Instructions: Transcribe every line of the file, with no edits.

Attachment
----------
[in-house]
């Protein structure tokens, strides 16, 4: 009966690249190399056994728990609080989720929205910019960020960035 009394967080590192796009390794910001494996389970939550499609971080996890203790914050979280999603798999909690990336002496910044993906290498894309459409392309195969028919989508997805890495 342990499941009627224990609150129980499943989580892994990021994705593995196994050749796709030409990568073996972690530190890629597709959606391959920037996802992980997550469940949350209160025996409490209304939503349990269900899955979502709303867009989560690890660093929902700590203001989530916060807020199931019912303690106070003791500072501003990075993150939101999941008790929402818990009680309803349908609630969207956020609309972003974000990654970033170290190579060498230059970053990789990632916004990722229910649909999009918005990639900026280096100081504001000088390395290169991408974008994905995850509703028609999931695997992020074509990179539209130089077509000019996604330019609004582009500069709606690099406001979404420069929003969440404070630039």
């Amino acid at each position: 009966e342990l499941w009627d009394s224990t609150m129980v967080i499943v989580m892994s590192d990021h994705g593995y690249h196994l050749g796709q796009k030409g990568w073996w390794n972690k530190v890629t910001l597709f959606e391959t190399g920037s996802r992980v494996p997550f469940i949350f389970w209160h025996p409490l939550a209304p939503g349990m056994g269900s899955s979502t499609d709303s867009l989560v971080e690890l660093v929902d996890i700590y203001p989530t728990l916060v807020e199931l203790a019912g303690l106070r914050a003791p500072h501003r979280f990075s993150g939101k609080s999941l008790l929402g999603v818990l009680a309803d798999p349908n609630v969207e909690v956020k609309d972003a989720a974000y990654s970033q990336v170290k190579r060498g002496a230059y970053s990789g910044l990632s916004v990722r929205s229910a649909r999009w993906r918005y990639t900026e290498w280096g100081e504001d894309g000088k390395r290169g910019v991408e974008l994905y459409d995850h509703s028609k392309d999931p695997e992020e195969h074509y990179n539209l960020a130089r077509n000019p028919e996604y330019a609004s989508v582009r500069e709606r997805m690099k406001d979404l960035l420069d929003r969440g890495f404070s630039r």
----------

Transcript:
[in-house]
């Protein structure tokens, strides 16, 4: 009966690249190399056994728990609080989720929205910019960020960035 009394967080590192796009390794910001494996389970939550499609971080996890203790914050979280999603798999909690990336002496910044993906290498894309459409392309195969028919989508997805890495 342990499941009627224990609150129980499943989580892994990021994705593995196994050749796709030409990568073996972690530190890629597709959606391959920037996802992980997550469940949350209160025996409490209304939503349990269900899955979502709303867009989560690890660093929902700590203001989530916060807020199931019912303690106070003791500072501003990075993150939101999941008790929402818990009680309803349908609630969207956020609309972003974000990654970033170290190579060498230059970053990789990632916004990722229910649909999009918005990639900026280096100081504001000088390395290169991408974008994905995850509703028609999931695997992020074509990179539209130089077509000019996604330019609004582009500069709606690099406001979404420069929003969440404070630039």
């Amino acid at each position: 009966e342990l499941w009627d009394s224990t609150m129980v967080i499943v989580m892994s590192d990021h994705g593995y690249h196994l050749g796709q796009k030409g990568w073996w390794n972690k530190v890629t910001l597709f959606e391959t190399g920037s996802r992980v494996p997550f469940i949350f389970w209160h025996p409490l939550a209304p939503g349990m056994g269900s899955s979502t499609d709303s867009l989560v971080e690890l660093v929902d996890i700590y203001p989530t728990l916060v807020e199931l203790a019912g303690l106070r914050a003791p500072h501003r979280f990075s993150g939101k609080s999941l008790l929402g999603v818990l009680a309803d798999p349908n609630v969207e909690v956020k609309d972003a989720a974000y990654s970033q990336v170290k190579r060498g002496a230059y970053s990789g910044l990632s916004v990722r929205s229910a649909r999009w993906r918005y990639t900026e290498w280096g100081e504001d894309g000088k390395r290169g910019v991408e974008l994905y459409d995850h509703s028609k392309d999931p695997e992020e195969h074509y990179n539209l960020a130089r077509n000019p028919e996604y330019a609004s989508v582009r500069e709606r997805m690099k406001d979404l960035l420069d929003r969440g890495f404070s630039r």